With the 2011/2012 season only a matter of weeks away, I will dedicate some time to those who I think are worth looking out for in the upcoming campaign.
Much has been heralded in the last few months about rising star Judd Trump but one of Trump’s best friends on the circuit is his housemate, Jack Lisowski, and he too is one to keep an eye on.
Born in Cheltenham, Lisowski first rose to fame in 2007 when he reached the final of Junior Pot Black before losing to Mitchell Mann.
However, shortly after, the then 16 year-old received the terrifying news that he had been diagnosed with Hodgkins Lymphoma – a form of cancer.
The teen had recently left school to pursue a career in snooker but was forced to give up the game in an effort to battle the illness with an intense cycle of chemotherapy.
At such a young age, it was understandably a gut-wrenching experience and came shortly after the death of three-time Masters champion Paul Hunter.
However, with a mixture of his own courage and the support network that his family and friends provided, Lisowski’s health improved and his determination was rewarded when he was emotionally awarded the inaugural Paul Hunter Scholarship in 2009.
Having beaten the cancer, Lisowski refocused his efforts on the green baize and it wasn’t long before his ambitions of becoming professional were realised as he romped to an overwhelming victory in the old PIOS season – formerly the Amateur Tour of snooker but now has been replaced by Q-School.
This granted the young man a shot at the big time with a place on the Main Tour last year and it certainly came at the just the right time.
A year earlier, Lisowski would have had a paltry six ranking tournaments to contend in but, with the initiative of Barry Hearn and others, last season saw that figure rise to almost 20 with the introduction of the Players Tour Championship Series.
Indeed, it was here that Lisowski immediately stamped his intentions when he ousted, among others, Mark Selby in PTC Event 3 as he made a professional final for the first time – eventually running out of steam and losing out to Tom Ford 4-0.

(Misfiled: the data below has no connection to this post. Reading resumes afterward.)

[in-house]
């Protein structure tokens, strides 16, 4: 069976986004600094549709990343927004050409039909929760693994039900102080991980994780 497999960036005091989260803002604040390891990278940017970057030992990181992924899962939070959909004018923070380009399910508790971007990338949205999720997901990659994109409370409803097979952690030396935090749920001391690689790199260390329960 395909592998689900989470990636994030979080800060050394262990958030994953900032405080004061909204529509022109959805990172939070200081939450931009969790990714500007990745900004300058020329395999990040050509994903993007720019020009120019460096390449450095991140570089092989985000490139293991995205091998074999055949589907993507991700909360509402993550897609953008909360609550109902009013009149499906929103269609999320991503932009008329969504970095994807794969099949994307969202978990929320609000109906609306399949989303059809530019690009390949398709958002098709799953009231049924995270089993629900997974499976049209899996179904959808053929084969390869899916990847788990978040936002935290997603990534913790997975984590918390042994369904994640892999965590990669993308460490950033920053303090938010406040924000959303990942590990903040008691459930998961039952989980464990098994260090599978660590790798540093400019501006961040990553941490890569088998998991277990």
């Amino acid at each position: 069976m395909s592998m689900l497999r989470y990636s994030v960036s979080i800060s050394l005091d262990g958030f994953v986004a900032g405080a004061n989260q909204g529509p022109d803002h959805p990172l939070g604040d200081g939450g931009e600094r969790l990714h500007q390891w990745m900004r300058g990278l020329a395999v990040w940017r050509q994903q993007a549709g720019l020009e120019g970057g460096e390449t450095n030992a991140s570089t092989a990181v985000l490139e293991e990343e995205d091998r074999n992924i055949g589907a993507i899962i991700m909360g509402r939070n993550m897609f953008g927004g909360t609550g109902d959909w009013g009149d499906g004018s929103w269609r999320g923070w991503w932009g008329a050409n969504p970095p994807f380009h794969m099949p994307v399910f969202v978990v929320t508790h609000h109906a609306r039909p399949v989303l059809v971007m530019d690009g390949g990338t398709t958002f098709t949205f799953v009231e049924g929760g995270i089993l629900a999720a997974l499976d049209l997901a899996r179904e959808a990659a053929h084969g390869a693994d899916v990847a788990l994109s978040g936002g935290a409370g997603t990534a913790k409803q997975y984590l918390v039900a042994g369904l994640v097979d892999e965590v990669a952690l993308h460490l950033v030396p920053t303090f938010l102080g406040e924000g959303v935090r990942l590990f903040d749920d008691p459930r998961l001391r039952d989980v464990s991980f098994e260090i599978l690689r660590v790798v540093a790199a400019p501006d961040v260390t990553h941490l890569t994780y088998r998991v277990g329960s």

The result was enough to earn him a place in the PTC Grand Finals in Dublin last March where, despite falling at the first hurdle, Lisowski was gaining invaluable experience in front of the cameras in his debut year.
In fact, the former European Amateur Championship semi-finalist had by this stage already qualified for the televised stages of the German Masters and the Welsh Open.
In the latter, Lisowski had UK Champion John Higgins under the ropes before a spirited fightback from the Scot edged the encounter in a deciding frame – Higgins would go on to take the title in Newport.
Although he failed in his quest to reach the World Championship in Sheffield for the first time and instead had to watch Trump take all the glory for being runner-up, Lisowski comfortably made it into the top 64 in the world that guaranteed him his place on the professional tour for the upcoming campaign.
Indeed, the fact he is placed 52nd is phenomenal given his lack of experience at this level.
Which leads me to believe that this youngster, who turns 20 a few days after the first PTC event in a fortnight, will follow in the footsteps of Trump and will soon be challenging for a place in the Top 16.
Sometimes the honeymoon effect of a maiden season can wear off in the following year but that is unlikely to happen with so many playing opportunities available now.
With the rolling ranking system in place whereby the standings are updated multiple times throughout the year, Lisoswki could find himself challenging for the Top 32 before long.
A mixture of the unbelievable talent that came from the early 1990s brigade – John Higgins, Ronnie O’Sullivan, Mark Williams, Matthew Stevens, Stephen Lee, Paul Hunter – and the distinct lack of playing opportunities during the last decade meant that, arguably, a generation of potential talent was missed.
However, with the likes of Trump, Lisoswki and some others who I will be documenting over the coming days, the old guard may imminently be watching their coattails.